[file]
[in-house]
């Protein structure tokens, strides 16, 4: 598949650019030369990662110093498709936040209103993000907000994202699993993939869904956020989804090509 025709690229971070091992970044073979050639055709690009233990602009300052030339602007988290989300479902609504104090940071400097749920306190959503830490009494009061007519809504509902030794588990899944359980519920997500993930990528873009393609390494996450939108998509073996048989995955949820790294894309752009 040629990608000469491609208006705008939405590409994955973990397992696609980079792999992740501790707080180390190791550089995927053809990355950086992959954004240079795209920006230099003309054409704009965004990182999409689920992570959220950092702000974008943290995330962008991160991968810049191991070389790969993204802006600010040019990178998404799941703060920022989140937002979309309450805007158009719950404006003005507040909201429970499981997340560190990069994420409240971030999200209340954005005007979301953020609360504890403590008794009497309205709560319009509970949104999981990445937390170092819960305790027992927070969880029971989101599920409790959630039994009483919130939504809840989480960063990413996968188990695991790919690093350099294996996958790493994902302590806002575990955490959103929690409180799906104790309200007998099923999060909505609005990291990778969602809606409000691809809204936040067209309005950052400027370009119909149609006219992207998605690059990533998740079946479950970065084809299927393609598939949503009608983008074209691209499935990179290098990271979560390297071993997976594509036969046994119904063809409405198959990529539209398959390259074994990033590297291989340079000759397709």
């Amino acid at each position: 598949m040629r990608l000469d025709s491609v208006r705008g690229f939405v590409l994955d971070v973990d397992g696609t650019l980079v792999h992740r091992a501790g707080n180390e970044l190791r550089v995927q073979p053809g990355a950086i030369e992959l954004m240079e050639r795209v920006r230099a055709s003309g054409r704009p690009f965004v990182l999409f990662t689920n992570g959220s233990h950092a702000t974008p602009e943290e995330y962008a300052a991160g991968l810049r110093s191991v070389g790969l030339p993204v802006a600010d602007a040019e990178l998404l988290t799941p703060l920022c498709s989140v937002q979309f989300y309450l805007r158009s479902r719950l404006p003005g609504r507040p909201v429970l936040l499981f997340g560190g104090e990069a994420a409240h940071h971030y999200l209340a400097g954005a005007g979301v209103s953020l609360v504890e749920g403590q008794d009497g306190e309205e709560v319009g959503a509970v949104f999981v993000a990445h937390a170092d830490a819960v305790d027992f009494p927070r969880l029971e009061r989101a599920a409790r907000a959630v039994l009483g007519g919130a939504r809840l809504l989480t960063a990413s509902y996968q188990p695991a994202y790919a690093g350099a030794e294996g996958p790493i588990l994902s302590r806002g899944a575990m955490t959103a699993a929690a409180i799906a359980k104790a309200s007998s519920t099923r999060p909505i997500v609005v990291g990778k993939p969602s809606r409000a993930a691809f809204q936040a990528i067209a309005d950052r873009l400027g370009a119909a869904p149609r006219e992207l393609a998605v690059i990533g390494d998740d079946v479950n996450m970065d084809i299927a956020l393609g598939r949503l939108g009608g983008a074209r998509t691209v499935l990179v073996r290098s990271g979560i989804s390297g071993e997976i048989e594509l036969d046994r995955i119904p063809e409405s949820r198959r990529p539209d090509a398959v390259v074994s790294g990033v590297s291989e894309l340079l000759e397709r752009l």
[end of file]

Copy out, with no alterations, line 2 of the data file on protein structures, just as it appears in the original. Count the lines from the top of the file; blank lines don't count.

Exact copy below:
């Protein structure tokens, strides 16, 4: 598949650019030369990662110093498709936040209103993000907000994202699993993939869904956020989804090509 025709690229971070091992970044073979050639055709690009233990602009300052030339602007988290989300479902609504104090940071400097749920306190959503830490009494009061007519809504509902030794588990899944359980519920997500993930990528873009393609390494996450939108998509073996048989995955949820790294894309752009 040629990608000469491609208006705008939405590409994955973990397992696609980079792999992740501790707080180390190791550089995927053809990355950086992959954004240079795209920006230099003309054409704009965004990182999409689920992570959220950092702000974008943290995330962008991160991968810049191991070389790969993204802006600010040019990178998404799941703060920022989140937002979309309450805007158009719950404006003005507040909201429970499981997340560190990069994420409240971030999200209340954005005007979301953020609360504890403590008794009497309205709560319009509970949104999981990445937390170092819960305790027992927070969880029971989101599920409790959630039994009483919130939504809840989480960063990413996968188990695991790919690093350099294996996958790493994902302590806002575990955490959103929690409180799906104790309200007998099923999060909505609005990291990778969602809606409000691809809204936040067209309005950052400027370009119909149609006219992207998605690059990533998740079946479950970065084809299927393609598939949503009608983008074209691209499935990179290098990271979560390297071993997976594509036969046994119904063809409405198959990529539209398959390259074994990033590297291989340079000759397709």